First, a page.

In an affidavit filed before the Supreme Court, Election Commission of India (ECI) has supported de-criminalization of politics, but refrained from making any further assertions on the issue of barring convicted politicians from forming political parties. The submissions were made in response to a Petition filed by BJP leader and Advocate Ashwini Kumar Upadhyay, who has also sought directions to the ECI to decriminalize politics and ensure inner-party democracy.
In its affidavit, ECI, in fact, submitted that it has been seeking de-criminalization of politics since 1998, when it had sent a proposal to the Centre for the same. The recommendations were also re-iterated in its proposed electoral reforms published in July, 2004 and December, 2016.
It then submitted, "In view of the above, it is submitted herein that the Election Commission of India has actively taken steps for decriminalization of politics, and has also made recommendations in that regard. However, any further steps to effectively decriminalize politics would require legislative amendments, which is beyond the scope of the Election Commission of India."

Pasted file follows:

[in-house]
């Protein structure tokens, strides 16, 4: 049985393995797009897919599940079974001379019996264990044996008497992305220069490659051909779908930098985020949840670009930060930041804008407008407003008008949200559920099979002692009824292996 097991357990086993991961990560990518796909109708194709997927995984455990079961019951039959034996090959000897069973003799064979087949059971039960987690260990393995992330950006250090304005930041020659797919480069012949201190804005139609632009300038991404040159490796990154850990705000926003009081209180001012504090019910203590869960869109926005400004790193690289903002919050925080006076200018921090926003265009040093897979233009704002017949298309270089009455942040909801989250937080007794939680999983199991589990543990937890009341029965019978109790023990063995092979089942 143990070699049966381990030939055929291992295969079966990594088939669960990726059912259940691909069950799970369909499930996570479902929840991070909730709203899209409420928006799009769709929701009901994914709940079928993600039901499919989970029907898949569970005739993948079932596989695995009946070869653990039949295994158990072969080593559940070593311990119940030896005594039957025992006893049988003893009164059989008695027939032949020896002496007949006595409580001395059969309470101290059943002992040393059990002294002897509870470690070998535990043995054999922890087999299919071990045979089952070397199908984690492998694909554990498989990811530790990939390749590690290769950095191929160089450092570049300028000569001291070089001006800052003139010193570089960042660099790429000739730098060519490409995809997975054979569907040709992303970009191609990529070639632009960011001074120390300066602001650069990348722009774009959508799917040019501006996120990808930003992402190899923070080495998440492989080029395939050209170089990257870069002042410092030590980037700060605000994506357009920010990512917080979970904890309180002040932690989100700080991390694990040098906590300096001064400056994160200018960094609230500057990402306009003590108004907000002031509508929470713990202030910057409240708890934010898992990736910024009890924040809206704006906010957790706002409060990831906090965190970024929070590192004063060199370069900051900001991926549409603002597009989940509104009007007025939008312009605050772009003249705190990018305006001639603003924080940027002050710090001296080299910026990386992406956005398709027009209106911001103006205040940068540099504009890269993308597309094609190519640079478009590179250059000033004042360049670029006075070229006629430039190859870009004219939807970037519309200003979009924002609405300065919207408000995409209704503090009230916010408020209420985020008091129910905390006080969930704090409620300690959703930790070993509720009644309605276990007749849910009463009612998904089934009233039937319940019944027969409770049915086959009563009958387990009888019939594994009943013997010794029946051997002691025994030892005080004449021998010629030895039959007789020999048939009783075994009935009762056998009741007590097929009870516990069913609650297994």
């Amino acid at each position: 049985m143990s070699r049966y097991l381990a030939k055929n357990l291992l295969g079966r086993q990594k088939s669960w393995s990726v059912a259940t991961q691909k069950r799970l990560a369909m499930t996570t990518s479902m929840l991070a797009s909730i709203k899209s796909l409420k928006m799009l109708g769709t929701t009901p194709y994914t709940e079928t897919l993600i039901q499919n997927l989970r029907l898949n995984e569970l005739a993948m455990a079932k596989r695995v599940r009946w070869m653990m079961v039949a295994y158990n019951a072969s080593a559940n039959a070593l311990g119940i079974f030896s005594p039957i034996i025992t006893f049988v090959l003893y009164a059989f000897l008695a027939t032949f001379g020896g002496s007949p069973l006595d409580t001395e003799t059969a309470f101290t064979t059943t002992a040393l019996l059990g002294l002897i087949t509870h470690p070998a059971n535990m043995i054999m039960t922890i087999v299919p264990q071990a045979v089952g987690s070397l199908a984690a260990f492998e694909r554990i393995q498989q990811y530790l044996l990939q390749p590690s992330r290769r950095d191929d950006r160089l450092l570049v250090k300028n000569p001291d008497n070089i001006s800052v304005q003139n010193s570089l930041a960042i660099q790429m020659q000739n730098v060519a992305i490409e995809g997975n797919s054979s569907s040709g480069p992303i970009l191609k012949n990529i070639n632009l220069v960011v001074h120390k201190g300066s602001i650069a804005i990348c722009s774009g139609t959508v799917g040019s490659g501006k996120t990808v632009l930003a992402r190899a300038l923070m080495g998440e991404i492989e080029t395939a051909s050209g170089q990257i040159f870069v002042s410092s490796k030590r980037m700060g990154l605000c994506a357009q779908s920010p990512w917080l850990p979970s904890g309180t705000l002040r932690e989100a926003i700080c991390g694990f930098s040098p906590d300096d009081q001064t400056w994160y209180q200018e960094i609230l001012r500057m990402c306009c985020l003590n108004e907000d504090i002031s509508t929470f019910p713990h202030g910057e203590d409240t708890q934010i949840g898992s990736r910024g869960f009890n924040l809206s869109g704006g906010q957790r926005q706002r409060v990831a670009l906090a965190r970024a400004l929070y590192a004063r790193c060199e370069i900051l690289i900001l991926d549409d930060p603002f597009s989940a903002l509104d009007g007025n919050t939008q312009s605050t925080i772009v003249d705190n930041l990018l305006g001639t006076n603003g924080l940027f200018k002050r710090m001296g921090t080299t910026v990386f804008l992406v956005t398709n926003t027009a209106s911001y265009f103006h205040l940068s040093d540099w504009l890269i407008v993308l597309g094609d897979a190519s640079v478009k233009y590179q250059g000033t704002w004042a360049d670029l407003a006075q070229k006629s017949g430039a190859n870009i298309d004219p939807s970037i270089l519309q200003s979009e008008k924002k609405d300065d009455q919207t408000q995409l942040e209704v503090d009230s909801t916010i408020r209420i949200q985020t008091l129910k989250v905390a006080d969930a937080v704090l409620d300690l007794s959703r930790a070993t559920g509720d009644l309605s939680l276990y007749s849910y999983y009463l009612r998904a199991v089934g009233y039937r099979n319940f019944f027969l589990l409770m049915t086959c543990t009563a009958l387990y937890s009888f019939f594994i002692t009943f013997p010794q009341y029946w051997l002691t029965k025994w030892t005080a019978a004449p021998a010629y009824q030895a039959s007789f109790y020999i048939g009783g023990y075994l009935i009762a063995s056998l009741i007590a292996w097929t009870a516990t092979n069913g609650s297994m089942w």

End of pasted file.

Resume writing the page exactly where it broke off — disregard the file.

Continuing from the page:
ECI also sought power to de-register political parties, submitting, "...it is unequivocally submitted herein that the Election Commission of India should be given powers to de-register a political party and, further, should be authorized to issue necessary orders regulating registration and de-registration of political parties, particularly in view of its constitutional mandate."
It further pointed out that Section 29A of the Representation of the People Act, 1951 allows ECI the discretion to decide whether or not to register political parties. The power to de-register the parties, it said, was first suggested by the Chief Election Commissioners in a letter written to the Law Minister in July, 1998. The proposal was reiterated in July, 2004. The ECI therefore asserted that empowering it to de-register parties is an essential electoral reform.
It further informed the Court that the ECI had, in 2016, of its own accord, launched an initiative to review the cases of such registered unrecognized political parties, which did not set up any candidate at any of the General Elections. On verification, it 'de-listed' or deleted the names of 255 political parties from its list.
Furthermore, while averring that "inner party democracy is absolutely essential in a country such as ours", it submitted that such democracy cannot be ensured by ECI and would require legislative amendments.